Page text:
Viewing 15 posts - 1 through 15 (of 18 total)
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  • #48197
    Selco
    Selco
    Survivalist
    member6

    Hello Everyone. You probably see I am writing more articles now and also getting trusted friends to write some articles too.

    It would be great to hear some ideas and suggestions on what articles you would like to read?

    Please make some suggestions in this thread.

    Thank you.
    Selco.

    #48202
    Malgus
    Malgus
    Survivalist
    member8

    Hello Everyone. You probably see I am writing more articles now and also getting trusted friends to write some articles too.

    It would be great to hear some ideas and suggestions on what articles you would like to read?

    Please make some suggestions in this thread.

    Thank you.
    Selco.

    Sup big guy?

    I got one for you. How did older folks get by during your time in the f***-barrel?

    Perfect SHTF scenario is everyone is a fit 20-something with some pretty good skills, heavily armed, ideally located and well supplied…

    Reality says that a lot – if not most of us – are going to be in our 40’s with folks in their 60’s and 70’s (probably family) under our care and protection, not ideally located, poorly provisioned and wanting in some area of training….

    So, I would like to see an article dedicated to the older generation – those who have some serious life skills, but are decades past their prime and probably have to rely on others to an extent to get by. How they did it, what they had to do, how they coped (or not), what they could or could not do, how they fared, etc..

    You mentioned once a long time ago that – no matter how much of a badass you thought you were, there was some old grandpa with a left-over rifle from WWII who didn’t care anymore and would drop you, no problem. Or something to that effect. My gut tells me what you said is more true that not and very likely happened. You probably even saw it happen.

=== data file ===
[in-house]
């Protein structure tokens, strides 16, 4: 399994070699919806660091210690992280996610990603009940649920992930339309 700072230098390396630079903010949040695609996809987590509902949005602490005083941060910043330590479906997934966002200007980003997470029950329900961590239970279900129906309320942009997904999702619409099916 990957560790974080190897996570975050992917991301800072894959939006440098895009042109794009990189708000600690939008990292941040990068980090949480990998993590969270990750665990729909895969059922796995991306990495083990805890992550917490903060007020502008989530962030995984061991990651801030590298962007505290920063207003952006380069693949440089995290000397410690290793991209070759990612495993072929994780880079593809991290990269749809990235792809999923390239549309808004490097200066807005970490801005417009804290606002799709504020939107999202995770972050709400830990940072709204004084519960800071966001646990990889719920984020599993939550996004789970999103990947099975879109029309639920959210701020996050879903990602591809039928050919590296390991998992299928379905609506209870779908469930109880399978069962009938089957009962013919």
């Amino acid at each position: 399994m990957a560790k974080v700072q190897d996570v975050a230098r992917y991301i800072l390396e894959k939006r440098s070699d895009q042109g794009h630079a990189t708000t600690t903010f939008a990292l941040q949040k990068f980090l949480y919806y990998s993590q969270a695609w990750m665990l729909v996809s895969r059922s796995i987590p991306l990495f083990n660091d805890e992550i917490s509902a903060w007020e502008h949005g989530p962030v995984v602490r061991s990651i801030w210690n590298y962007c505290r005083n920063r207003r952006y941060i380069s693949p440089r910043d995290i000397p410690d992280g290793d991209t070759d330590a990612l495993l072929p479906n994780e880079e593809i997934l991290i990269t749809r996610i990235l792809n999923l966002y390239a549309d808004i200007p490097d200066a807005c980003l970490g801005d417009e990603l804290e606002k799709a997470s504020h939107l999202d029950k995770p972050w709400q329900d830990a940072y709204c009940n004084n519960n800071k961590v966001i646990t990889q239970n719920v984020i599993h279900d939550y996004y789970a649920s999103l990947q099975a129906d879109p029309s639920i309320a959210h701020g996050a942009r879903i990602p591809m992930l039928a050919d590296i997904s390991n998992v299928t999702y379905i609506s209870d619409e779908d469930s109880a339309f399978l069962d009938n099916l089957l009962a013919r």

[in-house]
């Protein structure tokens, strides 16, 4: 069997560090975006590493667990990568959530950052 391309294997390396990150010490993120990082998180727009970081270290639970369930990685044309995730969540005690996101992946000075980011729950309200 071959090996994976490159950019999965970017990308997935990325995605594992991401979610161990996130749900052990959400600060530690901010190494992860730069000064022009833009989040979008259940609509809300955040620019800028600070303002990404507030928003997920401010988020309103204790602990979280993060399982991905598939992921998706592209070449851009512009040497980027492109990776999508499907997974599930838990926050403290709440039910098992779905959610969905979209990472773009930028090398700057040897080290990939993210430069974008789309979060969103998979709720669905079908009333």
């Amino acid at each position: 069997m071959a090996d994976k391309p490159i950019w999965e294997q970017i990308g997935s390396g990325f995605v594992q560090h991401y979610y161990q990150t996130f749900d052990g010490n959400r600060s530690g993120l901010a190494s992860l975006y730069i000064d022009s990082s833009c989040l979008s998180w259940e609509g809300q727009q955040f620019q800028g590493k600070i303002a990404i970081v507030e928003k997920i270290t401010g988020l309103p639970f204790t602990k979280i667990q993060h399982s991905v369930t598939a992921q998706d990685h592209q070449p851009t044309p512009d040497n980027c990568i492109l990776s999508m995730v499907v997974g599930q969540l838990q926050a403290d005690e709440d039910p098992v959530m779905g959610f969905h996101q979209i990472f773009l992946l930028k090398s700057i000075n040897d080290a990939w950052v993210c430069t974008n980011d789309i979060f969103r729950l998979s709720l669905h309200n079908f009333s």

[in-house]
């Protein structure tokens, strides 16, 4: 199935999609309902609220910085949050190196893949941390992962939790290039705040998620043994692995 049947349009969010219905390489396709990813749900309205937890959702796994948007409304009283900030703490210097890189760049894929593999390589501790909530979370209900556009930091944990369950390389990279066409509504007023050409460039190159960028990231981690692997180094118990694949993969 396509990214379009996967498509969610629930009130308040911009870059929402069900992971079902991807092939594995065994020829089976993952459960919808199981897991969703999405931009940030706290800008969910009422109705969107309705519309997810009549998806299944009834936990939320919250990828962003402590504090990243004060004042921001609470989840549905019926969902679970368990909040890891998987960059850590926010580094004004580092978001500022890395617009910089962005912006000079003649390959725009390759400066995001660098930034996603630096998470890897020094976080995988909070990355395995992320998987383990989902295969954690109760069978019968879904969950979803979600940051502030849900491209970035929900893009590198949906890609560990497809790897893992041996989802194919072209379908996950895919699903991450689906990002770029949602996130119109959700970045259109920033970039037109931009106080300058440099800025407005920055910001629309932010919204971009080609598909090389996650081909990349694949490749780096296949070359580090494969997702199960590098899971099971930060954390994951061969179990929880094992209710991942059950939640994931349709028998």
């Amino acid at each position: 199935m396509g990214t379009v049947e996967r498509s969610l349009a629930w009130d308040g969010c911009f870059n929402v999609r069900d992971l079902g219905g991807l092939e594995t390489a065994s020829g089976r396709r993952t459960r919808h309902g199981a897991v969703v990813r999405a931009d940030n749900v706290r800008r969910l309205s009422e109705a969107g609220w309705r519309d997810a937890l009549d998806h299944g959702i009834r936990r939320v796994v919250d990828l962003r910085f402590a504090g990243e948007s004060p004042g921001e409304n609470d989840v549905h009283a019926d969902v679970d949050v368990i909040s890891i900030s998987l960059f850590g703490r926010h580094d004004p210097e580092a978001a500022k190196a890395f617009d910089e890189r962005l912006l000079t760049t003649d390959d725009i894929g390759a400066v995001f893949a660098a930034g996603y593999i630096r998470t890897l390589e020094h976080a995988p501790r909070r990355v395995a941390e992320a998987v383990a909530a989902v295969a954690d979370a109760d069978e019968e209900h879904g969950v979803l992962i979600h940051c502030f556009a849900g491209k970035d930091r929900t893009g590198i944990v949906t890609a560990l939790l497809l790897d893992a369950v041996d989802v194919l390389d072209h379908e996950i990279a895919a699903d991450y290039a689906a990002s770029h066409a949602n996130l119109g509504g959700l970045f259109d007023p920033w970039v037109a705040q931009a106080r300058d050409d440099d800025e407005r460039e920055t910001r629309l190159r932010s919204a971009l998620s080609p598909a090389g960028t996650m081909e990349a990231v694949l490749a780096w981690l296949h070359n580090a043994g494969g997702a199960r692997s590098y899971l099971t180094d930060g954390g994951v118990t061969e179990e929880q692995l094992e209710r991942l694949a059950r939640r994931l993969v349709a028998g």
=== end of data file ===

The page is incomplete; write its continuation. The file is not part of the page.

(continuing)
Which tells me the older generation played a bigger, more important part in your time in SHTF-land than I originally suspected…

    Thanks much… keep em coming.

    Mal

    Edit: Perhaps an interview or two from older folks who were there who survived. I know they’d be quite old by now, but I think it would be an invaluable resource.

    Thanks again.

    The wicked flee when none pursueth..." - Proverbs 28:1

    • This reply was modified 2 years, 6 months ago by Malgus Malgus.
    • This reply was modified 2 years, 6 months ago by Malgus Malgus.
    #48205
    Profile photo of MountainBiker
    MountainBiker
    Survivalist
    member10

    Great idea Malgus. I’m rapidly approaching 63 and while in better shape compared to most guys my age, I am past my prime for sure. My wife of 40 years on the other hand has too many health and fitness issues for bugging out anywhere to be an issue. We are where we are. I took that into account back when we moved here.

    #48207
    Profile photo of Brulen
    Brulen
    Survivalist
    member9

    MB

    I have it on reliable authority that old age begins at 85 these days. Actually though I think it’s more like 90. Look at the Rolling Stones.

    From my perspective there is no time limit on acquiring new skills. Going stagnant is dangerously stupid in this world.

    #48209
    Profile photo of MountainBiker
    MountainBiker
    Survivalist
    member10

    Brulen, its not a matter of going stagnant but rather one of physical aging. I can’t run as far or as fast as I could 25 years ago. I can’t lift as much weight or move as fast. I’ll be exhausted after a day of physical labor now. 25 years ago I wouldn’t have. As I said I’m in pretty good shape for my age and I exercise (both aerobic and strength) almost every day at a fitness club in town, but I’ll never again be what I was 25 years ago. Fortunately the brain hasn’t begun to dim yet and I can still learn new things. Also fortunately I am not on any medications. That will be a huge problem for older folks should they wake up one day and the pharmacies are all closed. For most people getting older is a negative come most SHTF scenarios.

    #48211
    Profile photo of freedom
    freedom
    Survivalist
    rnews

    I also think it is a good area to write since I am 58 but my father is 86 and mother is 84 so when the SHTF I have to take care of them. I do have my son 16 years old now so he is strong but need to learn a lot still.

    Like MB I am slowly losing what I was able to do when I was in my 30’s and 40’s.

    #48214
    Selco
    Selco
    Survivalist
    member6

    Thank you very much friends for suggestions, will work on that!

    #48219
    Malgus
    Malgus
    Survivalist
    member8

    MB, Brulen, Free, Selco, etc..

    I’m no spring chicken either…

    Yeah, I still have my military chops, but as far as aging is concerned – it ain’t the years, it’s the mileage. I was hard on my body when I was young. Now, I’m paying for that. 48 years young, but I carry enough injuries for half a dozen people… I got one, maybe two good fights left in me – and I know it. My days of creepin’ and peepin’ in the boonies are pretty much long gone. I’ll do it if I really have to, but I don’t know how far I’ll get and I’ll sure as hell hate it – I like my comfy couch, hot coffee and waking up NOT soaking wet after 4 hours of sleep and “oh by the way it’s your turn to pull watch…” Or humping a ruck all day. As far as I’m concerned, I earned it.